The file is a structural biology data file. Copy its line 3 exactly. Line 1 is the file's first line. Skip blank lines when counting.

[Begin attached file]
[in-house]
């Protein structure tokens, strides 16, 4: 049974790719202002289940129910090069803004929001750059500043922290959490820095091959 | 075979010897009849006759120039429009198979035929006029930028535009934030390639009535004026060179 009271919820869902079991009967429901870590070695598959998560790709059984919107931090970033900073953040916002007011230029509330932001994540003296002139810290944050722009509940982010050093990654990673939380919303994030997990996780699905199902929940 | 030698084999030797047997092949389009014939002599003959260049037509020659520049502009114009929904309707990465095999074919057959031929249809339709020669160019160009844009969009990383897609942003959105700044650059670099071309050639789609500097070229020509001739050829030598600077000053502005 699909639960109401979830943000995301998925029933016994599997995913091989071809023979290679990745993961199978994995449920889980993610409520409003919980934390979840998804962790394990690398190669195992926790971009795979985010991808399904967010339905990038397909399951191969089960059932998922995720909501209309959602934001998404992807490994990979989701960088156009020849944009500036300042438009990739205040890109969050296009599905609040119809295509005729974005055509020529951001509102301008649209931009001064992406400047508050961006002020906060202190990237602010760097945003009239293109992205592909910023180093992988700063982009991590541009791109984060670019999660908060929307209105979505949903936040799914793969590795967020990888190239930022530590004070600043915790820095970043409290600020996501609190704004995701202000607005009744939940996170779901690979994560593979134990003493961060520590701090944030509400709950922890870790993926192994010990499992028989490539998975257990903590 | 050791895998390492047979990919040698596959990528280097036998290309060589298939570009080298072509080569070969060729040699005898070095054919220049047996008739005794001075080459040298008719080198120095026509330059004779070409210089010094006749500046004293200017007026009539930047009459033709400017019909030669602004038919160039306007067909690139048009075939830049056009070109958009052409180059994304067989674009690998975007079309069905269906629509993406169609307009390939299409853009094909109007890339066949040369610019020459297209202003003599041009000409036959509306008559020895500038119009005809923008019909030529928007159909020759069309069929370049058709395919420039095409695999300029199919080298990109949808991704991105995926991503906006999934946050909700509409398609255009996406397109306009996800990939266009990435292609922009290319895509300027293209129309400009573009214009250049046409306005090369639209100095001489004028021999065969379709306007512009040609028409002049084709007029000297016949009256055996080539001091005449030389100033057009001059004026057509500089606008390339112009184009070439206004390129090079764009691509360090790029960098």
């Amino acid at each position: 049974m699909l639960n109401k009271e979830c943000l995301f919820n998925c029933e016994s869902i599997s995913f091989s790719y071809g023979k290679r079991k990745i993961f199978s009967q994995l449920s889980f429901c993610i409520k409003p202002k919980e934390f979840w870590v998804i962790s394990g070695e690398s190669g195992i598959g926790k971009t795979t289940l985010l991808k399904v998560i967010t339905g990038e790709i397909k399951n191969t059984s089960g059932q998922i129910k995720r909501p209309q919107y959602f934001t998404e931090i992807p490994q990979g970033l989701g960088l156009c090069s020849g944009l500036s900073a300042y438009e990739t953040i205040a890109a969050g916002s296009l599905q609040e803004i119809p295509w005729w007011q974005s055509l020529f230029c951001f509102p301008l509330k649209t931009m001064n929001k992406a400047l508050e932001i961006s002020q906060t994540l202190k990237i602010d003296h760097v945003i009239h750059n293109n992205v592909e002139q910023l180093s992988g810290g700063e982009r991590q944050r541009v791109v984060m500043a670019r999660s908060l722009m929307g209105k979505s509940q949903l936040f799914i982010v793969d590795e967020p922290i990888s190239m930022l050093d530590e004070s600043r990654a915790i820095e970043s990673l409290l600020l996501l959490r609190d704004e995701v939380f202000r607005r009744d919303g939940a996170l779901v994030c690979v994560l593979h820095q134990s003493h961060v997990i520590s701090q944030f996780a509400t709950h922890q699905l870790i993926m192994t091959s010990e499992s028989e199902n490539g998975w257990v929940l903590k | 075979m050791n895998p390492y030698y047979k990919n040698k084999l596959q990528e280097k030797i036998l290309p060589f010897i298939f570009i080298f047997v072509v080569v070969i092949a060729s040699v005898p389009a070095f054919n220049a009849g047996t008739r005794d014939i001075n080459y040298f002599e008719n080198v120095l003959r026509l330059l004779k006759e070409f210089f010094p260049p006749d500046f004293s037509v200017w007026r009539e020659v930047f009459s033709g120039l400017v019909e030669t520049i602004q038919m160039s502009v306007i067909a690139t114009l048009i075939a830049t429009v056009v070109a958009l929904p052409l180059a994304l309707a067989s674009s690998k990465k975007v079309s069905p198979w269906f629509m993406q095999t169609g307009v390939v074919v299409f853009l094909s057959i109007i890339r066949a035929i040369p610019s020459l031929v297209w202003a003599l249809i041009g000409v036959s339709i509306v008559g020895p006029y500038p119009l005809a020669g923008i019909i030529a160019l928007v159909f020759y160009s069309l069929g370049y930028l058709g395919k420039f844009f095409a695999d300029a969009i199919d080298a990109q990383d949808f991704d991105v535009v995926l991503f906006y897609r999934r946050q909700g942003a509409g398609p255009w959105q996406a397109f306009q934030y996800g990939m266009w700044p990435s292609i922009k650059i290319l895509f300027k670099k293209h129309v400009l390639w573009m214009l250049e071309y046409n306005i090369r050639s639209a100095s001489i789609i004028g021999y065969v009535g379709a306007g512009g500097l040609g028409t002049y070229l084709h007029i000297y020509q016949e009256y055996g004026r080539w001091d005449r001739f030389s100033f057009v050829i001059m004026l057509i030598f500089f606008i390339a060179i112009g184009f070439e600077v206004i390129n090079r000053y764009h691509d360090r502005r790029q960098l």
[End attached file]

């Amino acid at each position: 049974m699909l639960n109401k009271e979830c943000l995301f919820n998925c029933e016994s869902i599997s995913f091989s790719y071809g023979k290679r079991k990745i993961f199978s009967q994995l449920s889980f429901c993610i409520k409003p202002k919980e934390f979840w870590v998804i962790s394990g070695e690398s190669g195992i598959g926790k971009t795979t289940l985010l991808k399904v998560i967010t339905g990038e790709i397909k399951n191969t059984s089960g059932q998922i129910k995720r909501p209309q919107y959602f934001t998404e931090i992807p490994q990979g970033l989701g960088l156009c090069s020849g944009l500036s900073a300042y438009e990739t953040i205040a890109a969050g916002s296009l599905q609040e803004i119809p295509w005729w007011q974005s055509l020529f230029c951001f509102p301008l509330k649209t931009m001064n929001k992406a400047l508050e932001i961006s002020q906060t994540l202190k990237i602010d003296h760097v945003i009239h750059n293109n992205v592909e002139q910023l180093s992988g810290g700063e982009r991590q944050r541009v791109v984060m500043a670019r999660s908060l722009m929307g209105k979505s509940q949903l936040f799914i982010v793969d590795e967020p922290i990888s190239m930022l050093d530590e004070s600043r990654a915790i820095e970043s990673l409290l600020l996501l959490r609190d704004e995701v939380f202000r607005r009744d919303g939940a996170l779901v994030c690979v994560l593979h820095q134990s003493h961060v997990i520590s701090q944030f996780a509400t709950h922890q699905l870790i993926m192994t091959s010990e499992s028989e199902n490539g998975w257990v929940l903590k | 075979m050791n895998p390492y030698y047979k990919n040698k084999l596959q990528e280097k030797i036998l290309p060589f010897i298939f570009i080298f047997v072509v080569v070969i092949a060729s040699v005898p389009a070095f054919n220049a009849g047996t008739r005794d014939i001075n080459y040298f002599e008719n080198v120095l003959r026509l330059l004779k006759e070409f210089f010094p260049p006749d500046f004293s037509v200017w007026r009539e020659v930047f009459s033709g120039l400017v019909e030669t520049i602004q038919m160039s502009v306007i067909a690139t114009l048009i075939a830049t429009v056009v070109a958009l929904p052409l180059a994304l309707a067989s674009s690998k990465k975007v079309s069905p198979w269906f629509m993406q095999t169609g307009v390939v074919v299409f853009l094909s057959i109007i890339r066949a035929i040369p610019s020459l031929v297209w202003a003599l249809i041009g000409v036959s339709i509306v008559g020895p006029y500038p119009l005809a020669g923008i019909i030529a160019l928007v159909f020759y160009s069309l069929g370049y930028l058709g395919k420039f844009f095409a695999d300029a969009i199919d080298a990109q990383d949808f991704d991105v535009v995926l991503f906006y897609r999934r946050q909700g942003a509409g398609p255009w959105q996406a397109f306009q934030y996800g990939m266009w700044p990435s292609i922009k650059i290319l895509f300027k670099k293209h129309v400009l390639w573009m214009l250049e071309y046409n306005i090369r050639s639209a100095s001489i789609i004028g021999y065969v009535g379709a306007g512009g500097l040609g028409t002049y070229l084709h007029i000297y020509q016949e009256y055996g004026r080539w001091d005449r001739f030389s100033f057009v050829i001059m004026l057509i030598f500089f606008i390339a060179i112009g184009f070439e600077v206004i390129n090079r000053y764009h691509d360090r502005r790029q960098l």